Finally, the indictment seeks the forfeiture of $5 million, believed to be the proceeds obtained from the racketeering activity.
The defendants face a maximum sentence of 20 years in prison for racketeering conspiracy. An initial appearance was held for six of the arrested defendants today in U.S. District Court in Greenbelt. Rubio, Crichlow, Janey and Crews were ordered detained pending detention hearings next week. Henson and Ferguson, who are currently in custody on other charges, will have an initial appearance on these federal charges at a later date. No court appearance has been scheduled for Sylvia Price.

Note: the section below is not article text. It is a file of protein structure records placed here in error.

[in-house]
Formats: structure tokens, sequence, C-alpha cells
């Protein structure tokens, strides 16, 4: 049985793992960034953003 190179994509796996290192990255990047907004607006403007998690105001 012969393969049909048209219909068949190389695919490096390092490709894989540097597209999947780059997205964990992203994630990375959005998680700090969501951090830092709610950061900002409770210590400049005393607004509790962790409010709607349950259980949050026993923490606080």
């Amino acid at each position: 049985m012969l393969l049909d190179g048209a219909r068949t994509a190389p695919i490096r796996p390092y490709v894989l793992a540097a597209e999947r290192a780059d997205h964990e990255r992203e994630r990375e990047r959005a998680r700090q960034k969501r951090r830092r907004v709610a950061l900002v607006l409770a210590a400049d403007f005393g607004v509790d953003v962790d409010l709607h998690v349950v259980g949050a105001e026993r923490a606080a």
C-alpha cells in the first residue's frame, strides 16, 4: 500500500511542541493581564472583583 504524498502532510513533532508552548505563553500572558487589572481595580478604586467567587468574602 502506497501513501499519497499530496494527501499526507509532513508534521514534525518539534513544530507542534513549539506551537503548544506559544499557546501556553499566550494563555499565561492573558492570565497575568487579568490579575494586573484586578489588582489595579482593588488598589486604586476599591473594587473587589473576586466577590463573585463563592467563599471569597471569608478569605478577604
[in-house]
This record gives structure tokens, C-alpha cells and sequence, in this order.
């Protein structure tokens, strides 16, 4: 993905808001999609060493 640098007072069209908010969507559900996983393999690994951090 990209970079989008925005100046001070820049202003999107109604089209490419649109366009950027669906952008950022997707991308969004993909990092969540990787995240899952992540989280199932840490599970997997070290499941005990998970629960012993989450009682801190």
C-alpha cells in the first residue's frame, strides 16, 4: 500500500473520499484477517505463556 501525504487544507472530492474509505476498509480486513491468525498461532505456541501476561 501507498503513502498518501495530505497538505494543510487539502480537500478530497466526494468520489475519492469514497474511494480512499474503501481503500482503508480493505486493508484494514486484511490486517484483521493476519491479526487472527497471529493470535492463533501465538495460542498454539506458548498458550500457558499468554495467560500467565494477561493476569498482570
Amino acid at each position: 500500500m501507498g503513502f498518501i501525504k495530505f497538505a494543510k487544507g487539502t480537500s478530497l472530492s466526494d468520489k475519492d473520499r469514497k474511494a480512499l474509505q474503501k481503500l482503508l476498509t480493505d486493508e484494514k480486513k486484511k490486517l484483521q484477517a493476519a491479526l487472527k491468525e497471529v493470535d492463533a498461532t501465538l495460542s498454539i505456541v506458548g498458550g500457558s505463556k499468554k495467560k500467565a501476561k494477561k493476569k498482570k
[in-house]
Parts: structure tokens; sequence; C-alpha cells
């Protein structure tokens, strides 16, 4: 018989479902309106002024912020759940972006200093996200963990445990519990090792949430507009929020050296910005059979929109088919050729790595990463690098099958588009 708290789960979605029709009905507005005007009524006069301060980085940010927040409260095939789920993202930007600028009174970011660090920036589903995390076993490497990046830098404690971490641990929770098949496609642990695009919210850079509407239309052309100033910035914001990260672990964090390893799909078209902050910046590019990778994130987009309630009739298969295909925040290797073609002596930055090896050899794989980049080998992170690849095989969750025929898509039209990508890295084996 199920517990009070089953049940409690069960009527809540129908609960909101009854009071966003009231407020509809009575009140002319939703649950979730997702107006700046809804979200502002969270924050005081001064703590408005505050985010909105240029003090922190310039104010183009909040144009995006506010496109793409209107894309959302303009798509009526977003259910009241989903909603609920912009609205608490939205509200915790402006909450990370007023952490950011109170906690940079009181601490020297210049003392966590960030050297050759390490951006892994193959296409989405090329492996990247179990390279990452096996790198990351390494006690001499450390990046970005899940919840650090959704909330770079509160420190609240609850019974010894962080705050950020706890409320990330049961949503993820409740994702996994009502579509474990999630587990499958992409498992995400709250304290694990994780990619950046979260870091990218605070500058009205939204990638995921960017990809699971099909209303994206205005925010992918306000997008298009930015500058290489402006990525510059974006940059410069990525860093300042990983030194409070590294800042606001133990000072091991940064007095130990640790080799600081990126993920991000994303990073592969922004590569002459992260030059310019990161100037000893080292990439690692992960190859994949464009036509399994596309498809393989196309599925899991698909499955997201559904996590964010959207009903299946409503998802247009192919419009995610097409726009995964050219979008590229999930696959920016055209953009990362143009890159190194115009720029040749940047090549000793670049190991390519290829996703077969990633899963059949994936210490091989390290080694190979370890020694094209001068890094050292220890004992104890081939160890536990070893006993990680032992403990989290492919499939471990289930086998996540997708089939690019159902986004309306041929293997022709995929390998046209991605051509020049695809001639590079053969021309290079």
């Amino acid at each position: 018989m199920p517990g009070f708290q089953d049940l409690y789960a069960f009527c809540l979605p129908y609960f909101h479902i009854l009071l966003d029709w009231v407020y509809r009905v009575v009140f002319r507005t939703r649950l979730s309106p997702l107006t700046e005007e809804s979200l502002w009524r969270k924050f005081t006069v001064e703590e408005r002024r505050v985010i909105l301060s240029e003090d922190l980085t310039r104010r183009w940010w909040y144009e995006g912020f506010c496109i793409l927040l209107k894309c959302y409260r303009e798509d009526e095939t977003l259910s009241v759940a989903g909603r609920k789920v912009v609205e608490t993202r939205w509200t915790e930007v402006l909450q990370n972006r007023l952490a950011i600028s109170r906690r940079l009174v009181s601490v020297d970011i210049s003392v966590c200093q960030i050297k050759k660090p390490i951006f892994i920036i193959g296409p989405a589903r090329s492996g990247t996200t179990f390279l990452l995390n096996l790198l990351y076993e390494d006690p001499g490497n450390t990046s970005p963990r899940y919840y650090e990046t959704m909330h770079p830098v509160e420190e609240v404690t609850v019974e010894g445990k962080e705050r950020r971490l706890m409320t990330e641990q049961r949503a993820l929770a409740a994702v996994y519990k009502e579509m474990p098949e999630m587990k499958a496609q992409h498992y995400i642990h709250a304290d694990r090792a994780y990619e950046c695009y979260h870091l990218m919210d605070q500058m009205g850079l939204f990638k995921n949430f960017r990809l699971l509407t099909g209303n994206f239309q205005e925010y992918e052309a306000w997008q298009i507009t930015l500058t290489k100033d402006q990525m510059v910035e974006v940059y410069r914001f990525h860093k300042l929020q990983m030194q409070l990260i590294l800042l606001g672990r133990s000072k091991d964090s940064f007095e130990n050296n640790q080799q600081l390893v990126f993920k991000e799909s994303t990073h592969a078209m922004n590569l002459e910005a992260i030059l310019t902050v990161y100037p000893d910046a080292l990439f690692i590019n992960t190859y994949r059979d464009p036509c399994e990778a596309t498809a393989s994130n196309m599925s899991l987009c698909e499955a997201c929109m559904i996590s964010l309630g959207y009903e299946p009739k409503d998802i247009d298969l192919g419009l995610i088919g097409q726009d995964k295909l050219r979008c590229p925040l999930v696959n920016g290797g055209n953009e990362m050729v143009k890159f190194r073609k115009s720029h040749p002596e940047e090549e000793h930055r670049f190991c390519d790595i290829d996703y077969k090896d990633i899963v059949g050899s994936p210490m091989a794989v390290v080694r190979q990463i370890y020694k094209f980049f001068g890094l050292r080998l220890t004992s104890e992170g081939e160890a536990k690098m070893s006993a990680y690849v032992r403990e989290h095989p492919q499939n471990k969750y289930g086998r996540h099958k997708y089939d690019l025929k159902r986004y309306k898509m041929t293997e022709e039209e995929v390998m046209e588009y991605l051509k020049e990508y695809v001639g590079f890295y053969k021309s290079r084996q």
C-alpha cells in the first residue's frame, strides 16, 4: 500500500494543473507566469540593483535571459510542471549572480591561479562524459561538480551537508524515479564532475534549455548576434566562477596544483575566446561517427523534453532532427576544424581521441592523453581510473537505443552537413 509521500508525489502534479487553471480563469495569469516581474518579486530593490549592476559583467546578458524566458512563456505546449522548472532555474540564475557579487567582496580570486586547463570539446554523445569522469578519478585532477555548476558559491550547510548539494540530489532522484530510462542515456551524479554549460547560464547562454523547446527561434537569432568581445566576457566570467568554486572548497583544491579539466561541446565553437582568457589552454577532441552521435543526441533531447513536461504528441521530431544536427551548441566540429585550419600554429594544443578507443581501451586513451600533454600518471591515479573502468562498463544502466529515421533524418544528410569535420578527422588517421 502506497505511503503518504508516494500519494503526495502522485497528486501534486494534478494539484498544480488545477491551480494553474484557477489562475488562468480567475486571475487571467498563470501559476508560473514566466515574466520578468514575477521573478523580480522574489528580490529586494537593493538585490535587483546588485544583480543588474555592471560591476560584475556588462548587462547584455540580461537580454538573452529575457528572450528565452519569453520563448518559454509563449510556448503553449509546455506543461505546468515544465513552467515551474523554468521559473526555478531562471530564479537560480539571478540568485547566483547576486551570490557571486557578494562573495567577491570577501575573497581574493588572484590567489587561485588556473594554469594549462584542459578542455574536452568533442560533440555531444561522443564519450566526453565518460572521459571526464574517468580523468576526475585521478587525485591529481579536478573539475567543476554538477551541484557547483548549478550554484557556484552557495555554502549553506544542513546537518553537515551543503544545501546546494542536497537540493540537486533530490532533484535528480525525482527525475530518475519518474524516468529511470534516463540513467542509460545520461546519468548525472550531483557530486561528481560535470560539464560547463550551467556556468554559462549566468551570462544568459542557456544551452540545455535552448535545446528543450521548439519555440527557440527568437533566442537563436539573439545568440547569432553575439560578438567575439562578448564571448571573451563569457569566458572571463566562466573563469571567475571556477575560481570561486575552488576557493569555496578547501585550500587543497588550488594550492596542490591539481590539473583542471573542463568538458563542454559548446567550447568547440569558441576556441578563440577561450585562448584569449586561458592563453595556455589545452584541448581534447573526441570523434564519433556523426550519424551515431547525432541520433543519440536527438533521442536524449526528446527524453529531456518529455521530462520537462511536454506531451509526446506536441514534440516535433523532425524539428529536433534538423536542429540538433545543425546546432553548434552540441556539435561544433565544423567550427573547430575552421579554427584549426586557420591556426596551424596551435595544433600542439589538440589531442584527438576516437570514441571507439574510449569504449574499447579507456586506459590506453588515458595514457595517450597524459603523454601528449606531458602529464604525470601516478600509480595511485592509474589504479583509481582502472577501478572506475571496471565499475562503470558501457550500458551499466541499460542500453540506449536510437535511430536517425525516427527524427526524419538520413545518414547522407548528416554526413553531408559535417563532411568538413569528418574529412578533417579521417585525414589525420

An indictment is not a finding of guilt. An individual charged by indictment is presumed innocent unless and until proven guilty at some later criminal proceedings.
United States Attorney Rod J. Rosenstein praised the FBI, Prince George’s County Police Department, Montgomery County Police Department and the members of the Washington Area Vehicle Enforcement Unit for their work in the investigation. Mr. Rosenstein thanked Assistant United States Attorneys Thomas M. Sullivan and Nicolas A. Mitchell, who are prosecuting the case.